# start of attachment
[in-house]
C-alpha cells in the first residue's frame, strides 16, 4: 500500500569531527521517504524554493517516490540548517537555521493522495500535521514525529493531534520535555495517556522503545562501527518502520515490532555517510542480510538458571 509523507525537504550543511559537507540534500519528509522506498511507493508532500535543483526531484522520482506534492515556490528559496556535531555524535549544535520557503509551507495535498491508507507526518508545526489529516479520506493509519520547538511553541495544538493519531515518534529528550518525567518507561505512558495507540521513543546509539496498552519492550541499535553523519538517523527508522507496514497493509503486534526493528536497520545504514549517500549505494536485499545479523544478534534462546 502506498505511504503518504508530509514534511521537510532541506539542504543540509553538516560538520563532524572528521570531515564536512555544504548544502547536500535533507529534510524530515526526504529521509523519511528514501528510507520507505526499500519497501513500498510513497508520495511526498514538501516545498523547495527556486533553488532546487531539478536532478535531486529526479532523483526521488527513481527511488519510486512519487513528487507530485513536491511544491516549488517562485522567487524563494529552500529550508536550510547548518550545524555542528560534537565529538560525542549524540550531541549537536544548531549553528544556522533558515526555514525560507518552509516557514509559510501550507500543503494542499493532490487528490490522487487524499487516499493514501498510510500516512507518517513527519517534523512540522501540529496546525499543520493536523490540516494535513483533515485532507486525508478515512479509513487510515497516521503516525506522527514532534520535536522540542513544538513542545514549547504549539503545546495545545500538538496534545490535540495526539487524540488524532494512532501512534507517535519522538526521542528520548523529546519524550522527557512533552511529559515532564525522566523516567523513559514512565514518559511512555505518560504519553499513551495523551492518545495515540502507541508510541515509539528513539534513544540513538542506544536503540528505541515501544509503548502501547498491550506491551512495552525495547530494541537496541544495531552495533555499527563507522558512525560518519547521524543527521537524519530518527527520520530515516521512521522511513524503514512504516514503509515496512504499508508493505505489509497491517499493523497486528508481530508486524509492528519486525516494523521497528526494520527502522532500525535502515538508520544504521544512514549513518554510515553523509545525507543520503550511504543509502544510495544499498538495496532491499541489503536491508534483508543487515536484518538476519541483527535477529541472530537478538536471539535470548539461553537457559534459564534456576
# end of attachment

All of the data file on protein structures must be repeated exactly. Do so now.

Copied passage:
[in-house]
C-alpha cells in the first residue's frame, strides 16, 4: 500500500569531527521517504524554493517516490540548517537555521493522495500535521514525529493531534520535555495517556522503545562501527518502520515490532555517510542480510538458571 509523507525537504550543511559537507540534500519528509522506498511507493508532500535543483526531484522520482506534492515556490528559496556535531555524535549544535520557503509551507495535498491508507507526518508545526489529516479520506493509519520547538511553541495544538493519531515518534529528550518525567518507561505512558495507540521513543546509539496498552519492550541499535553523519538517523527508522507496514497493509503486534526493528536497520545504514549517500549505494536485499545479523544478534534462546 502506498505511504503518504508530509514534511521537510532541506539542504543540509553538516560538520563532524572528521570531515564536512555544504548544502547536500535533507529534510524530515526526504529521509523519511528514501528510507520507505526499500519497501513500498510513497508520495511526498514538501516545498523547495527556486533553488532546487531539478536532478535531486529526479532523483526521488527513481527511488519510486512519487513528487507530485513536491511544491516549488517562485522567487524563494529552500529550508536550510547548518550545524555542528560534537565529538560525542549524540550531541549537536544548531549553528544556522533558515526555514525560507518552509516557514509559510501550507500543503494542499493532490487528490490522487487524499487516499493514501498510510500516512507518517513527519517534523512540522501540529496546525499543520493536523490540516494535513483533515485532507486525508478515512479509513487510515497516521503516525506522527514532534520535536522540542513544538513542545514549547504549539503545546495545545500538538496534545490535540495526539487524540488524532494512532501512534507517535519522538526521542528520548523529546519524550522527557512533552511529559515532564525522566523516567523513559514512565514518559511512555505518560504519553499513551495523551492518545495515540502507541508510541515509539528513539534513544540513538542506544536503540528505541515501544509503548502501547498491550506491551512495552525495547530494541537496541544495531552495533555499527563507522558512525560518519547521524543527521537524519530518527527520520530515516521512521522511513524503514512504516514503509515496512504499508508493505505489509497491517499493523497486528508481530508486524509492528519486525516494523521497528526494520527502522532500525535502515538508520544504521544512514549513518554510515553523509545525507543520503550511504543509502544510495544499498538495496532491499541489503536491508534483508543487515536484518538476519541483527535477529541472530537478538536471539535470548539461553537457559534459564534456576